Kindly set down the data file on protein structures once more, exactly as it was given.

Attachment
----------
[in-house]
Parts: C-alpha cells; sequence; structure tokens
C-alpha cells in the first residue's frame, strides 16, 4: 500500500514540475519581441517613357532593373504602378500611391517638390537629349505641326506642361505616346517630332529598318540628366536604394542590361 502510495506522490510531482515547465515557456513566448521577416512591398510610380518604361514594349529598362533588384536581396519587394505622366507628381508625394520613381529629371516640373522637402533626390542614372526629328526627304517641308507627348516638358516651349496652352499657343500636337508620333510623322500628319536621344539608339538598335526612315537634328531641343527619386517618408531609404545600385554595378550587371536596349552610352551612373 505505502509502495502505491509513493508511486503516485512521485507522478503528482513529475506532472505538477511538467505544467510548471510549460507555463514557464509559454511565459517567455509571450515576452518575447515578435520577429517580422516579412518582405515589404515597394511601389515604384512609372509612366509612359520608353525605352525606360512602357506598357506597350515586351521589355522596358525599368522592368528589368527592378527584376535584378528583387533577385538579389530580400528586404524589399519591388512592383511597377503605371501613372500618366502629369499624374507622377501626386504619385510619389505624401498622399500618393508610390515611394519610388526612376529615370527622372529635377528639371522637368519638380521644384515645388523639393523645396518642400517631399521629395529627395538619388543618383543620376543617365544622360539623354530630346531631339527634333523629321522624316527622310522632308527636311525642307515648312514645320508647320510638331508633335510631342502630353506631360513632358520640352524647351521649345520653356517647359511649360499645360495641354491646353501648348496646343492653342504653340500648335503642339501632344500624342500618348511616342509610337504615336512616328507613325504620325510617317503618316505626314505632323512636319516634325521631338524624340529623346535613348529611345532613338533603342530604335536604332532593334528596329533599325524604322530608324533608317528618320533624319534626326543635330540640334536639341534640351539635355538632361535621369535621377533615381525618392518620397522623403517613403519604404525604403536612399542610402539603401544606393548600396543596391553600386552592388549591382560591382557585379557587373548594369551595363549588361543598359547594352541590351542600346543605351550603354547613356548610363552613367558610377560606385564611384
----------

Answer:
[in-house]
Parts: C-alpha cells; sequence; structure tokens
C-alpha cells in the first residue's frame, strides 16, 4: 500500500514540475519581441517613357532593373504602378500611391517638390537629349505641326506642361505616346517630332529598318540628366536604394542590361 502510495506522490510531482515547465515557456513566448521577416512591398510610380518604361514594349529598362533588384536581396519587394505622366507628381508625394520613381529629371516640373522637402533626390542614372526629328526627304517641308507627348516638358516651349496652352499657343500636337508620333510623322500628319536621344539608339538598335526612315537634328531641343527619386517618408531609404545600385554595378550587371536596349552610352551612373 505505502509502495502505491509513493508511486503516485512521485507522478503528482513529475506532472505538477511538467505544467510548471510549460507555463514557464509559454511565459517567455509571450515576452518575447515578435520577429517580422516579412518582405515589404515597394511601389515604384512609372509612366509612359520608353525605352525606360512602357506598357506597350515586351521589355522596358525599368522592368528589368527592378527584376535584378528583387533577385538579389530580400528586404524589399519591388512592383511597377503605371501613372500618366502629369499624374507622377501626386504619385510619389505624401498622399500618393508610390515611394519610388526612376529615370527622372529635377528639371522637368519638380521644384515645388523639393523645396518642400517631399521629395529627395538619388543618383543620376543617365544622360539623354530630346531631339527634333523629321522624316527622310522632308527636311525642307515648312514645320508647320510638331508633335510631342502630353506631360513632358520640352524647351521649345520653356517647359511649360499645360495641354491646353501648348496646343492653342504653340500648335503642339501632344500624342500618348511616342509610337504615336512616328507613325504620325510617317503618316505626314505632323512636319516634325521631338524624340529623346535613348529611345532613338533603342530604335536604332532593334528596329533599325524604322530608324533608317528618320533624319534626326543635330540640334536639341534640351539635355538632361535621369535621377533615381525618392518620397522623403517613403519604404525604403536612399542610402539603401544606393548600396543596391553600386552592388549591382560591382557585379557587373548594369551595363549588361543598359547594352541590351542600346543605351550603354547613356548610363552613367558610377560606385564611384